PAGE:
CRC heavy hitters make their case in Olympia
If you follow the Columbia River Crossing project, you would have recognized several familiar faces in Olympia on Thursday during a Senate Transportation Committee work session on the $3.5 billion megaproject.
Former state Sen. Craig Pridemore spent his Valentine’s Day afternoon by showing some love to the CRC.
“I attended my very first meeting on what was to become the Columbia River Crossing project in the spring of 1995,” the Vancouver Democrat reminisced. “At that time, I was a 34-year-old fiance manager for the county’s public works department. … I turn 52 next month. Eighteen years is long enough to spend on a project. I am here today to respectfully ask you to, please, build that bridge.”
Pridemore detailed the painstaking negotiations officials from Oregon and Washington went through to come to an agreement on the project. He was in Salem earlier in the week telling Oregon legislators the same thing.
“We went through every single, conceivable alternative you can think of,” Pridemore said Thursday in Olympia. “Any very large magaproject such as this is bound to involve a great deal of controversy. It’s made even more controversial and more difficult to come to a consensus about a project when it involves two states and two communities as diverse and different as the Portland metro area and the city of Vancouver are.”
Democratic County Commissioner Steve Stuart also asked the transportation committee to build the bridge. He said he was speaking on behalf of himself, not the board of county commissioners, who recently passed a resolution to withhold any financial support for the CRC as it’s currently planned.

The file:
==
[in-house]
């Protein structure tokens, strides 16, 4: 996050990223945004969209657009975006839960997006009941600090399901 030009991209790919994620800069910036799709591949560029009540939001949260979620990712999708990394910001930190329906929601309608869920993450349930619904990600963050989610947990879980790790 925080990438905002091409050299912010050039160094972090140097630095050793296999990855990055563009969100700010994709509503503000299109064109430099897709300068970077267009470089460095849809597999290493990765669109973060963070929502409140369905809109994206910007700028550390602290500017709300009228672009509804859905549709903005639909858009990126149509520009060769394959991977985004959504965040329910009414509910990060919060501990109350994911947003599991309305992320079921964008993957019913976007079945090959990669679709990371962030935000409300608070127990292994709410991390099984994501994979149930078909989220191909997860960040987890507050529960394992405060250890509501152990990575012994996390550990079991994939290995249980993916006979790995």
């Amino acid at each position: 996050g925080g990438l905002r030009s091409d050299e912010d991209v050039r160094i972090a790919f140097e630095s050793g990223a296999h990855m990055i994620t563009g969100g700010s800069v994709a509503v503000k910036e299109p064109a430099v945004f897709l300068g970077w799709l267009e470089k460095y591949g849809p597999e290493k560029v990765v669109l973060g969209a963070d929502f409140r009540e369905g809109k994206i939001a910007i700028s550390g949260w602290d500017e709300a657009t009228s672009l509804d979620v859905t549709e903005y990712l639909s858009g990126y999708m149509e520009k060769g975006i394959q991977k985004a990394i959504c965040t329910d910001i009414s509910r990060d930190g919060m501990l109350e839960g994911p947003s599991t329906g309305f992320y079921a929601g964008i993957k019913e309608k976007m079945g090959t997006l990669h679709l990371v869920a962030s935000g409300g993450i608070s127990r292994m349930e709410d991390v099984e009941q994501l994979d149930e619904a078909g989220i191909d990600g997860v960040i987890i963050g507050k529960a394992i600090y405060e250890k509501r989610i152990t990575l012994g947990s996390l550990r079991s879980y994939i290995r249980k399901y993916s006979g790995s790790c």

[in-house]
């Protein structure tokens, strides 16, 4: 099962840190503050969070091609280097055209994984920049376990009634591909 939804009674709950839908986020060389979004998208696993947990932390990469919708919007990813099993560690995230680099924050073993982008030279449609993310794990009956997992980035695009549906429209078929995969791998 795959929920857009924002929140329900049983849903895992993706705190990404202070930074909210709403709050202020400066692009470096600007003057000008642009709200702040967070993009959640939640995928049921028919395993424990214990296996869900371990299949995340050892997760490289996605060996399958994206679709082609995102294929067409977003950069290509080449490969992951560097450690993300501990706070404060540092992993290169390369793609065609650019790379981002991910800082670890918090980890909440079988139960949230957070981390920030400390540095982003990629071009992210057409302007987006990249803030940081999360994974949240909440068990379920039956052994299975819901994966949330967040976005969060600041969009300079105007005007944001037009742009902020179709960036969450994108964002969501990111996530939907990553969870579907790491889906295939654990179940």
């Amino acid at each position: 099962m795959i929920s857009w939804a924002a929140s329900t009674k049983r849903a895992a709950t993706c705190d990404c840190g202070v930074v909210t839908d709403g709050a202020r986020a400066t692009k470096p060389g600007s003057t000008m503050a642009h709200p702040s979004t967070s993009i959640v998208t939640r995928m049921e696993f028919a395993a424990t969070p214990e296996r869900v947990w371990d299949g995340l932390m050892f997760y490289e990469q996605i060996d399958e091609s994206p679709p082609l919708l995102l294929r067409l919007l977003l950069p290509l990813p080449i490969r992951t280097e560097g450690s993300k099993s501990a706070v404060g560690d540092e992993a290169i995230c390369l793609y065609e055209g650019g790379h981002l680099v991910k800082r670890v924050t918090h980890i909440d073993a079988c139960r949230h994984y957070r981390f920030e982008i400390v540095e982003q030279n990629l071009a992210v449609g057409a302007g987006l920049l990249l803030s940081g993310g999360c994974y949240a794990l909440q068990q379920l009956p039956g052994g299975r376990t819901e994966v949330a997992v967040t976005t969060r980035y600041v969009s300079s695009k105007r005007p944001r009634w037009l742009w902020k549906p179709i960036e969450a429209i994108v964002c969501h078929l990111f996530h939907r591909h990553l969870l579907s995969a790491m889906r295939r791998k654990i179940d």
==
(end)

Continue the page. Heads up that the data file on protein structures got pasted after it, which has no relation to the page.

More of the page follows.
“There have been more than 900 public events, more than 27,000 face-to-face contacts, more than 12,000 public comments,” Stuart said. “After all of that wrestling and wrangling and work and struggle, we reached a locally preferred alternative that meets the purpose and need. … If we delay this further, we will cost our communities in time, in money, in commerce.”
Stuart said the benefits of building the bridge far outweigh the costs.
Paul Montague of Identity Clark County also expressed his support for the CRC, while forensic accountant Tiffany Couch, of Vancouver, told lawmakers that the CRC is more pricey than project planners lead them to believe.
“The Columbia River Crossing project office and the Washington State
Department of Transportation is asking you to make a $5.5 billion investment, not a $3.5 billion investment,” said Couch, who was once hired by CRC opponent and Republican Clark County Commissioner David Madore to dig into the CRC’s finances.
Those extra costs for the CRC come from interest on the project’s debt, and they will be paid for by increases in tolling, she said.
You can watch the entire Senate Transportation Committee work session here.